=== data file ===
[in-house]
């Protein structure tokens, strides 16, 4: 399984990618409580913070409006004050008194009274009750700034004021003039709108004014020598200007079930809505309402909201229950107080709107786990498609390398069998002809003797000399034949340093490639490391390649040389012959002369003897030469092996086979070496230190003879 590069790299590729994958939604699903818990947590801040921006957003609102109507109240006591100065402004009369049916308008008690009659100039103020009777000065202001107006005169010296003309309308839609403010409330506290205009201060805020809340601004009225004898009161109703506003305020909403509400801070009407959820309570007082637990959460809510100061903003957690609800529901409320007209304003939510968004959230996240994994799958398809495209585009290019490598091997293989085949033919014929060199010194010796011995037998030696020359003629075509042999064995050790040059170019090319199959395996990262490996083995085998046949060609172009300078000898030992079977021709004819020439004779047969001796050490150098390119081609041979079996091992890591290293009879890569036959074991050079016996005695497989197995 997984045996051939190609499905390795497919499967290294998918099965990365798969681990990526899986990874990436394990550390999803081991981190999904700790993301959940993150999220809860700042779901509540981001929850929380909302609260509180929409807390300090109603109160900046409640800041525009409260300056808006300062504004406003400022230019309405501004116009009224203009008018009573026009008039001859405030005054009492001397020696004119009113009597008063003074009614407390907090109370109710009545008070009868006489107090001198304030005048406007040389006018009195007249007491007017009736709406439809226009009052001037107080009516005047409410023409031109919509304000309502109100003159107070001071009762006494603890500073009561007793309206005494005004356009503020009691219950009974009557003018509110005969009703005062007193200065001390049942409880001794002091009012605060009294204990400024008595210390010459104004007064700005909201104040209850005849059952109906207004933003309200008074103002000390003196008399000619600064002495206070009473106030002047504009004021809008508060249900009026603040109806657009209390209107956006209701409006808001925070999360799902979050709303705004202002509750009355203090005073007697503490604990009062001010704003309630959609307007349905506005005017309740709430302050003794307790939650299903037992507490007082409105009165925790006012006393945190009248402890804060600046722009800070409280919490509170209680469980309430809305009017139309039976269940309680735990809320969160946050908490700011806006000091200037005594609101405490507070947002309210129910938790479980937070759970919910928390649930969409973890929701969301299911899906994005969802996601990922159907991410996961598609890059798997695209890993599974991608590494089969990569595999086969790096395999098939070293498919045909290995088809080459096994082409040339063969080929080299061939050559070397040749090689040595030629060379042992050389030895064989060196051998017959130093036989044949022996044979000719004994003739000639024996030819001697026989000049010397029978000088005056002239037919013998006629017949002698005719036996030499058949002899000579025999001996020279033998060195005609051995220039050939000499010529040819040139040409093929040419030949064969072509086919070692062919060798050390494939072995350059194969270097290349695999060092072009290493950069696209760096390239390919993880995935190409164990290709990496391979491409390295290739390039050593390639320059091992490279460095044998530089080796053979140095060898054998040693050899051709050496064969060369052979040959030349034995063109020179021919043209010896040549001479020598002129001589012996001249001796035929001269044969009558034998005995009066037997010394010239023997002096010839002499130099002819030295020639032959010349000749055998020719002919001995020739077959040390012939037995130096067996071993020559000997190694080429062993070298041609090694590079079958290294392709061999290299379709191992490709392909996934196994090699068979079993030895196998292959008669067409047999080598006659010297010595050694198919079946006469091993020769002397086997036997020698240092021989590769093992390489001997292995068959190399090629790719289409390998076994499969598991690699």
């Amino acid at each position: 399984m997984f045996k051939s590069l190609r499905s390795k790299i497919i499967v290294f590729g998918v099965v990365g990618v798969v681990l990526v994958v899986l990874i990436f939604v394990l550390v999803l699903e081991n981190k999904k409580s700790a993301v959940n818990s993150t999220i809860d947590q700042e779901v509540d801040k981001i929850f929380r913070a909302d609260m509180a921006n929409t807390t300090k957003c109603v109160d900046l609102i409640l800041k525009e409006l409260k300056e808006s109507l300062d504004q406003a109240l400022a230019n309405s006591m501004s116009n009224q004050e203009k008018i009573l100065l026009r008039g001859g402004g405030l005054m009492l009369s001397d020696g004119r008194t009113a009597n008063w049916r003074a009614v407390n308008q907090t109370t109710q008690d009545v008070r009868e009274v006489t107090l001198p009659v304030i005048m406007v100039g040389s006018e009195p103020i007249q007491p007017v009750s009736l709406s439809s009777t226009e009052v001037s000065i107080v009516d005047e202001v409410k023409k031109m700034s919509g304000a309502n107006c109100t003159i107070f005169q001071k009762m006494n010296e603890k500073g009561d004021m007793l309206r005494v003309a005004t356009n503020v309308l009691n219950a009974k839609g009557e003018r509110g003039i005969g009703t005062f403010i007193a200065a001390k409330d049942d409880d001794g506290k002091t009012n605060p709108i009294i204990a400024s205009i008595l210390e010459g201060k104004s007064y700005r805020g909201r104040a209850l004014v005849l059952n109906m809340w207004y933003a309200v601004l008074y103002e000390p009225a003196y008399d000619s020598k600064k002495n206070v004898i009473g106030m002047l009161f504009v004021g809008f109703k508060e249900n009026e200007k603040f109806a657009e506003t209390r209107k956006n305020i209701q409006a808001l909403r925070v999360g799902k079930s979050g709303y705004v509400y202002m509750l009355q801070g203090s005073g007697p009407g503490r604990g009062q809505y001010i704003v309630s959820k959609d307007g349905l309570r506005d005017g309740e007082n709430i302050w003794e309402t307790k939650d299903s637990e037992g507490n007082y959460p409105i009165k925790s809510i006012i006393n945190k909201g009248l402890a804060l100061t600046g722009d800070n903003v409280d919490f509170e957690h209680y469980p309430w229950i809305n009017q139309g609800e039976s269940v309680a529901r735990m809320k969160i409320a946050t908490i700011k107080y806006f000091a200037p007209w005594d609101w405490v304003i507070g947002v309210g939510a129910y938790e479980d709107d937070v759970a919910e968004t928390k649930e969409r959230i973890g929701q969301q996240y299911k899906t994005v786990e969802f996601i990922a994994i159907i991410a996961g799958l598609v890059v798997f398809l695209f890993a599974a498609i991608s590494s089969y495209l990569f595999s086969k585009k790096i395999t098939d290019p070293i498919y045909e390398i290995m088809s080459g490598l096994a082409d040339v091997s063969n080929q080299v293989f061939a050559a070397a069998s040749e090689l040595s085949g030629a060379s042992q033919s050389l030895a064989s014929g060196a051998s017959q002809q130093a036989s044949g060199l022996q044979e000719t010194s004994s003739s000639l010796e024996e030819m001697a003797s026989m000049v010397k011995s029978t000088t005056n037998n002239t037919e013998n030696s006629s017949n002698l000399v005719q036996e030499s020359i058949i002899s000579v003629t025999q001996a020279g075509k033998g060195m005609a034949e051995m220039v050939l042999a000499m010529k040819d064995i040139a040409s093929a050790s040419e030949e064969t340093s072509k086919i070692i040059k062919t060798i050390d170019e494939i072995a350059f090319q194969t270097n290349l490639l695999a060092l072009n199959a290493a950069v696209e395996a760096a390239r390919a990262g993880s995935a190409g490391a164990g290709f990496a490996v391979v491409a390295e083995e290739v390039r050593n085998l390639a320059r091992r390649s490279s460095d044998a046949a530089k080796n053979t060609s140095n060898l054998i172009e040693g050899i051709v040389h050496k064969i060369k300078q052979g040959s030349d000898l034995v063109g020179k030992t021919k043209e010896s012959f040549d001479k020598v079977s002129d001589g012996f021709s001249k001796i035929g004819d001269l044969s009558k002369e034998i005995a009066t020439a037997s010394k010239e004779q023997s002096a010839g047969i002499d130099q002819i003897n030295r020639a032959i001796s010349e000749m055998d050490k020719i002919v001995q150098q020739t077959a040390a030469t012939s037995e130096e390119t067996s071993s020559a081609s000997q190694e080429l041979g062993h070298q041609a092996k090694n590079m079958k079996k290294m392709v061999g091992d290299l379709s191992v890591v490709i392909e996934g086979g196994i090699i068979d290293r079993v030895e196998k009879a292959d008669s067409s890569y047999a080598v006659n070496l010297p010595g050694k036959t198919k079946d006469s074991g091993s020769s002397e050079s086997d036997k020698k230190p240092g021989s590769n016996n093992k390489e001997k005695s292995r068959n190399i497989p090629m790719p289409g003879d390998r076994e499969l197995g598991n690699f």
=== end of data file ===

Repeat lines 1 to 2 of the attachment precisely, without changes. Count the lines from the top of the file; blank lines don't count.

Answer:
[in-house]
């Protein structure tokens, strides 16, 4: 399984990618409580913070409006004050008194009274009750700034004021003039709108004014020598200007079930809505309402909201229950107080709107786990498609390398069998002809003797000399034949340093490639490391390649040389012959002369003897030469092996086979070496230190003879 590069790299590729994958939604699903818990947590801040921006957003609102109507109240006591100065402004009369049916308008008690009659100039103020009777000065202001107006005169010296003309309308839609403010409330506290205009201060805020809340601004009225004898009161109703506003305020909403509400801070009407959820309570007082637990959460809510100061903003957690609800529901409320007209304003939510968004959230996240994994799958398809495209585009290019490598091997293989085949033919014929060199010194010796011995037998030696020359003629075509042999064995050790040059170019090319199959395996990262490996083995085998046949060609172009300078000898030992079977021709004819020439004779047969001796050490150098390119081609041979079996091992890591290293009879890569036959074991050079016996005695497989197995 997984045996051939190609499905390795497919499967290294998918099965990365798969681990990526899986990874990436394990550390999803081991981190999904700790993301959940993150999220809860700042779901509540981001929850929380909302609260509180929409807390300090109603109160900046409640800041525009409260300056808006300062504004406003400022230019309405501004116009009224203009008018009573026009008039001859405030005054009492001397020696004119009113009597008063003074009614407390907090109370109710009545008070009868006489107090001198304030005048406007040389006018009195007249007491007017009736709406439809226009009052001037107080009516005047409410023409031109919509304000309502109100003159107070001071009762006494603890500073009561007793309206005494005004356009503020009691219950009974009557003018509110005969009703005062007193200065001390049942409880001794002091009012605060009294204990400024008595210390010459104004007064700005909201104040209850005849059952109906207004933003309200008074103002000390003196008399000619600064002495206070009473106030002047504009004021809008508060249900009026603040109806657009209390209107956006209701409006808001925070999360799902979050709303705004202002509750009355203090005073007697503490604990009062001010704003309630959609307007349905506005005017309740709430302050003794307790939650299903037992507490007082409105009165925790006012006393945190009248402890804060600046722009800070409280919490509170209680469980309430809305009017139309039976269940309680735990809320969160946050908490700011806006000091200037005594609101405490507070947002309210129910938790479980937070759970919910928390649930969409973890929701969301299911899906994005969802996601990922159907991410996961598609890059798997695209890993599974991608590494089969990569595999086969790096395999098939070293498919045909290995088809080459096994082409040339063969080929080299061939050559070397040749090689040595030629060379042992050389030895064989060196051998017959130093036989044949022996044979000719004994003739000639024996030819001697026989000049010397029978000088005056002239037919013998006629017949002698005719036996030499058949002899000579025999001996020279033998060195005609051995220039050939000499010529040819040139040409093929040419030949064969072509086919070692062919060798050390494939072995350059194969270097290349695999060092072009290493950069696209760096390239390919993880995935190409164990290709990496391979491409390295290739390039050593390639320059091992490279460095044998530089080796053979140095060898054998040693050899051709050496064969060369052979040959030349034995063109020179021919043209010896040549001479020598002129001589012996001249001796035929001269044969009558034998005995009066037997010394010239023997002096010839002499130099002819030295020639032959010349000749055998020719002919001995020739077959040390012939037995130096067996071993020559000997190694080429062993070298041609090694590079079958290294392709061999290299379709191992490709392909996934196994090699068979079993030895196998292959008669067409047999080598006659010297010595050694198919079946006469091993020769002397086997036997020698240092021989590769093992390489001997292995068959190399090629790719289409390998076994499969598991690699």